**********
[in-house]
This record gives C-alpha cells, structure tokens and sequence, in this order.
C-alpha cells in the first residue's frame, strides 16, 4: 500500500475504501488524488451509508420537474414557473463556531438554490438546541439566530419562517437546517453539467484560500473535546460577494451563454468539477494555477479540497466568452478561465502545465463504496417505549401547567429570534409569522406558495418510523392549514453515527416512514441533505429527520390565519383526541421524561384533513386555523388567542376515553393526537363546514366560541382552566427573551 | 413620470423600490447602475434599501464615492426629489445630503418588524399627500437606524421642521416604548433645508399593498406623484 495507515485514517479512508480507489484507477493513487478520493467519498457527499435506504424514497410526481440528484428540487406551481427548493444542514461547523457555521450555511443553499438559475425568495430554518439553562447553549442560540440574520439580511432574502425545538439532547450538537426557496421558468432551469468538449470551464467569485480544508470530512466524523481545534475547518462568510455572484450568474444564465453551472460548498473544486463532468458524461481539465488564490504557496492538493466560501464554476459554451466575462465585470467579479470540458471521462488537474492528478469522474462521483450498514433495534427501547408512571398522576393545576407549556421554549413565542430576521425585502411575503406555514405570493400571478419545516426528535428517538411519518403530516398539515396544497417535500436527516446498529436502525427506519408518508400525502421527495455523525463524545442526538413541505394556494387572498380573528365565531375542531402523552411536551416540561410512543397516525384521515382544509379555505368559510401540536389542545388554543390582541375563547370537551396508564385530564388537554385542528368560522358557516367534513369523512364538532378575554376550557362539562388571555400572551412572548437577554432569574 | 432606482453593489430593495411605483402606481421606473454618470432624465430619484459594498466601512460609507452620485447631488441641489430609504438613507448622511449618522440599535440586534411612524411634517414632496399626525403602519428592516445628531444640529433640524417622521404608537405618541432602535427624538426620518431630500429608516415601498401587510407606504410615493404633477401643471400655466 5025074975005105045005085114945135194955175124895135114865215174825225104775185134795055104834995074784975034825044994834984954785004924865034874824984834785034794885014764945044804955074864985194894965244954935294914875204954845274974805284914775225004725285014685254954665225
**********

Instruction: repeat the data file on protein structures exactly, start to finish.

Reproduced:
[in-house]
This record gives C-alpha cells, structure tokens and sequence, in this order.
C-alpha cells in the first residue's frame, strides 16, 4: 500500500475504501488524488451509508420537474414557473463556531438554490438546541439566530419562517437546517453539467484560500473535546460577494451563454468539477494555477479540497466568452478561465502545465463504496417505549401547567429570534409569522406558495418510523392549514453515527416512514441533505429527520390565519383526541421524561384533513386555523388567542376515553393526537363546514366560541382552566427573551 | 413620470423600490447602475434599501464615492426629489445630503418588524399627500437606524421642521416604548433645508399593498406623484 495507515485514517479512508480507489484507477493513487478520493467519498457527499435506504424514497410526481440528484428540487406551481427548493444542514461547523457555521450555511443553499438559475425568495430554518439553562447553549442560540440574520439580511432574502425545538439532547450538537426557496421558468432551469468538449470551464467569485480544508470530512466524523481545534475547518462568510455572484450568474444564465453551472460548498473544486463532468458524461481539465488564490504557496492538493466560501464554476459554451466575462465585470467579479470540458471521462488537474492528478469522474462521483450498514433495534427501547408512571398522576393545576407549556421554549413565542430576521425585502411575503406555514405570493400571478419545516426528535428517538411519518403530516398539515396544497417535500436527516446498529436502525427506519408518508400525502421527495455523525463524545442526538413541505394556494387572498380573528365565531375542531402523552411536551416540561410512543397516525384521515382544509379555505368559510401540536389542545388554543390582541375563547370537551396508564385530564388537554385542528368560522358557516367534513369523512364538532378575554376550557362539562388571555400572551412572548437577554432569574 | 432606482453593489430593495411605483402606481421606473454618470432624465430619484459594498466601512460609507452620485447631488441641489430609504438613507448622511449618522440599535440586534411612524411634517414632496399626525403602519428592516445628531444640529433640524417622521404608537405618541432602535427624538426620518431630500429608516415601498401587510407606504410615493404633477401643471400655466 5025074975005105045005085114945135194955175124895135114865215174825225104775185134795055104834995074784975034825044994834984954785004924865034874824984834785034794885014764945044804955074864985194894965244954935294914875204954845274974805284914775225004725285014685254954665225